§It was during the winter that the news came of Napoleon's retreat from Moscow and his struggle to retain hold of central Europe.
§In England, 13 "Luddites" are hung at the York Assizes.
§June 18th, 1815, the Battle of Waterloo.
§December 16th, 1816: Spa Fields Riot.
§Ricardo's, Principles of Political Economy & Taxation.
§Habeas Corpus is suspended as the war against the Radical Press in England heats up.
§Cobbett flees to America with his two sons, arriving there on May 5th, 1817.
§August 16th: Peterloo: it was "an orderly and unarmed crowed of about 60,000 men, women and children" assembled in support of universal suffrage, in St. Peter's Fields, Manchester. They were there to hear the speaker, Radical Hunt. The magistrates, in a move to arrest the speaker, order the cavalry in: "eleven persons, including two women, were killed or died of their injuries; over a hundred were wounded by sabres and several hundred more injured by horse-hoofs or crushed in the stampede."
§A Factory Bill prohibiting children under the age of nine to work in cotton mills is passed in 1819; this is the first of a series of parliamentary bills which were to be passed over the next forty years in a process of law reform which was first prompted by the writings of Jeremy Bentham.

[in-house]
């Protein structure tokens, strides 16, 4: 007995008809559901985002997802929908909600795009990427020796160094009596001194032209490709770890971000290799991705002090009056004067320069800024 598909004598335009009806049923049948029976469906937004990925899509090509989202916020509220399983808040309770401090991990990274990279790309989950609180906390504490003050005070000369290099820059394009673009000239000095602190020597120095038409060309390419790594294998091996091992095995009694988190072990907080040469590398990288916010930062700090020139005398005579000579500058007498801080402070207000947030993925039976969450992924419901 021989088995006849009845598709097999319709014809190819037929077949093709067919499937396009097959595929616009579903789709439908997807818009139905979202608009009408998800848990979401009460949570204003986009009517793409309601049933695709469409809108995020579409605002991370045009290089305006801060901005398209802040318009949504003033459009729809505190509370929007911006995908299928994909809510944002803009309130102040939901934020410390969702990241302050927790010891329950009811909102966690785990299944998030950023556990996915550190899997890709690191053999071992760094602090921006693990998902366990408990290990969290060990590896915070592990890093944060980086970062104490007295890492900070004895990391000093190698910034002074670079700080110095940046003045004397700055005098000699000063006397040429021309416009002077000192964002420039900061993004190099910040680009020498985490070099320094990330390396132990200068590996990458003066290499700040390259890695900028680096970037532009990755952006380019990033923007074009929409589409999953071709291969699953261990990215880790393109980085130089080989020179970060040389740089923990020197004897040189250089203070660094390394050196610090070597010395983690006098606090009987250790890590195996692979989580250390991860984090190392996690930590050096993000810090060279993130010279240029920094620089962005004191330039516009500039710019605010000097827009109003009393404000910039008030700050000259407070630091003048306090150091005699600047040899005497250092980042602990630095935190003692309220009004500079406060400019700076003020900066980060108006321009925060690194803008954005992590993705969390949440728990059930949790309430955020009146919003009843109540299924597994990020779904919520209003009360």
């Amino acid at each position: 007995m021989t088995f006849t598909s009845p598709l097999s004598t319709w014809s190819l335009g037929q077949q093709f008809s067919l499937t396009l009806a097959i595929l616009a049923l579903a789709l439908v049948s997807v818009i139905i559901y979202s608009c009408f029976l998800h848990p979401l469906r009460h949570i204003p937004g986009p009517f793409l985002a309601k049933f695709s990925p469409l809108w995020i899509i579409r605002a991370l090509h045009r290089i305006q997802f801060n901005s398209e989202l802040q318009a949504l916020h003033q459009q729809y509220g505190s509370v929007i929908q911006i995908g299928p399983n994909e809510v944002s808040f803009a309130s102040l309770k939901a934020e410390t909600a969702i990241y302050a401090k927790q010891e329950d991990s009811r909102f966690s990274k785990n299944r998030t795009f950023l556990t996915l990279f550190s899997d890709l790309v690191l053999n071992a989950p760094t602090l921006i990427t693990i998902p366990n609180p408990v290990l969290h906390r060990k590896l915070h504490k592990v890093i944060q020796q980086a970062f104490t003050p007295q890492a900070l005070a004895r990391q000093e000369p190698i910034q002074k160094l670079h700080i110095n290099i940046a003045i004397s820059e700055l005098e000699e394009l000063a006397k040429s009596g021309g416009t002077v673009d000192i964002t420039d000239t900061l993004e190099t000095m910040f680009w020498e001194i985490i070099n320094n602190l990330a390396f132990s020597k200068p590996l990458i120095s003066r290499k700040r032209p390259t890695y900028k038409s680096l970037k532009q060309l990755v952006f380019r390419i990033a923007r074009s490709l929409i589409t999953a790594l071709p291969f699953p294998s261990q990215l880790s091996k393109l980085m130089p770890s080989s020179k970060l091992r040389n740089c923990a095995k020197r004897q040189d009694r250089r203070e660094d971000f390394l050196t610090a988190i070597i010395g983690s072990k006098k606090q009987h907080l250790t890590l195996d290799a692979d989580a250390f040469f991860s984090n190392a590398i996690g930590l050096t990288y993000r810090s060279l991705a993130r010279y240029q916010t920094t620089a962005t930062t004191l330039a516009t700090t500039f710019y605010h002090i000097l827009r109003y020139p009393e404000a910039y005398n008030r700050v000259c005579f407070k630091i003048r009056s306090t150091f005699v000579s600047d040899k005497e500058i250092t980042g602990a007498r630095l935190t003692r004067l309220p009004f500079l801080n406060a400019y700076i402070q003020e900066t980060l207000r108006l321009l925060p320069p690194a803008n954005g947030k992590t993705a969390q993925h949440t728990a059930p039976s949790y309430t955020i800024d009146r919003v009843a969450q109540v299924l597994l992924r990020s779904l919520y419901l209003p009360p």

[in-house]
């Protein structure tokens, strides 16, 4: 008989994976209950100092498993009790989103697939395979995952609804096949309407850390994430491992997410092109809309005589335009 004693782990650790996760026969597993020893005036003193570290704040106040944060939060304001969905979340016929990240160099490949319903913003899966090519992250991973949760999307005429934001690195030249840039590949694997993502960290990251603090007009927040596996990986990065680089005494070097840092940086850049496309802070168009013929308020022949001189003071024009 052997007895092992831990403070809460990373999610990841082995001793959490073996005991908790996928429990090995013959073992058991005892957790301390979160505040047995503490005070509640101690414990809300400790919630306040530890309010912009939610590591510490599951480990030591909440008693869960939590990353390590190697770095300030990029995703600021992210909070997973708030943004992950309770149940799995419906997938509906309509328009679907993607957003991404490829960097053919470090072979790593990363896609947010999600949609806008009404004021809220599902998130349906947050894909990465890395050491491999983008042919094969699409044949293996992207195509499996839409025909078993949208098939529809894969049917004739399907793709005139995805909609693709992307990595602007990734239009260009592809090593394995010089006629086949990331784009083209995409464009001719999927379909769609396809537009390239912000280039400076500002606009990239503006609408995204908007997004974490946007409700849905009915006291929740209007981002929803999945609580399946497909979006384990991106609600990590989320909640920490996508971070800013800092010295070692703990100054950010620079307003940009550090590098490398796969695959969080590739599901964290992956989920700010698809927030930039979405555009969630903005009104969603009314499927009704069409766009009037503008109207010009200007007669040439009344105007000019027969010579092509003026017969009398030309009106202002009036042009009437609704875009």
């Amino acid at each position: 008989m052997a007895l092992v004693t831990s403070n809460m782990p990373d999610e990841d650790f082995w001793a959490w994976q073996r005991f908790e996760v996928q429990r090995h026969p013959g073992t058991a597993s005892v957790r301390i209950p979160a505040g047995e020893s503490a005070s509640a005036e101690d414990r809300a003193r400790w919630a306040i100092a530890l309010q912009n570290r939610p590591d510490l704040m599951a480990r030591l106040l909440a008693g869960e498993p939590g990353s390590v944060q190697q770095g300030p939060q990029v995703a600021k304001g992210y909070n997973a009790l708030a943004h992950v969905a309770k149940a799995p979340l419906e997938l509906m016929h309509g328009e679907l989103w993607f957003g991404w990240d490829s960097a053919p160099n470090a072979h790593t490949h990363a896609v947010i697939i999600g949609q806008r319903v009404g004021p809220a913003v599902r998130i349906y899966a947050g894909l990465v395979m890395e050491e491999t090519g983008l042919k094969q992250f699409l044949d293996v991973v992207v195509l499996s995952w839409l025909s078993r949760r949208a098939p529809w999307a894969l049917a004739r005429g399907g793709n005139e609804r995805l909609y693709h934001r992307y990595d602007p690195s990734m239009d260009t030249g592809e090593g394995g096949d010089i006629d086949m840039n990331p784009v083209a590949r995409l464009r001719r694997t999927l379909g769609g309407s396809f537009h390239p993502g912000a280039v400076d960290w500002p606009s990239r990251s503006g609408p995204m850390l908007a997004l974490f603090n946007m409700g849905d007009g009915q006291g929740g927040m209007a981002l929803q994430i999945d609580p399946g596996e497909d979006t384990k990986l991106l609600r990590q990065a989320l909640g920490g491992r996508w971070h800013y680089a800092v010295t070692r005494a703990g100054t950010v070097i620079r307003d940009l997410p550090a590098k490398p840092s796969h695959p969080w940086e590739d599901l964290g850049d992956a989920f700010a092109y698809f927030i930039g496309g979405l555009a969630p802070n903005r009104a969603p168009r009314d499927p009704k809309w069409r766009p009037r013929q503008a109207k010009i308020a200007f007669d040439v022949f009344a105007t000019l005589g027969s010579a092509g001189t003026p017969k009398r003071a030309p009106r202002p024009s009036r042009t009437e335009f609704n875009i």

§November: Cobbett returns to England from America.
§Cobbett's Rural Rides begin to appear in his Political Register (to 1830).
§Faraday discovers electromagnetic induction.
§The first railway opens in the northern part of England, between Stockton and Darlinton; Stephenson's "Rocket," with a thirteen ton train, gets up a speed of 44 miles per hour.
§On 27th March, 1827, Darwin gives a short talk to the Plinian Society, and communicates two discoveries which he has made: First, "that the ova of the Flustra posses organs of motion; and the second, that the small black globular body hitherto mistaken for the young Fucus Lorius [a seaweed], is in reality the ovum of the pontobdella muricata [a leech that infests skates]. At the request of the society he promised to draw up an account of the facts and to lay it, together with specimens, before the Society next evening."
§Cobbett tried for seditious libel: he is acquitted.
§Darwin sails on the Beagle.
§The Great Reform Bill.
§Cobbett is elected to a parliamentary seat (Oldham).
§Cobbett dies.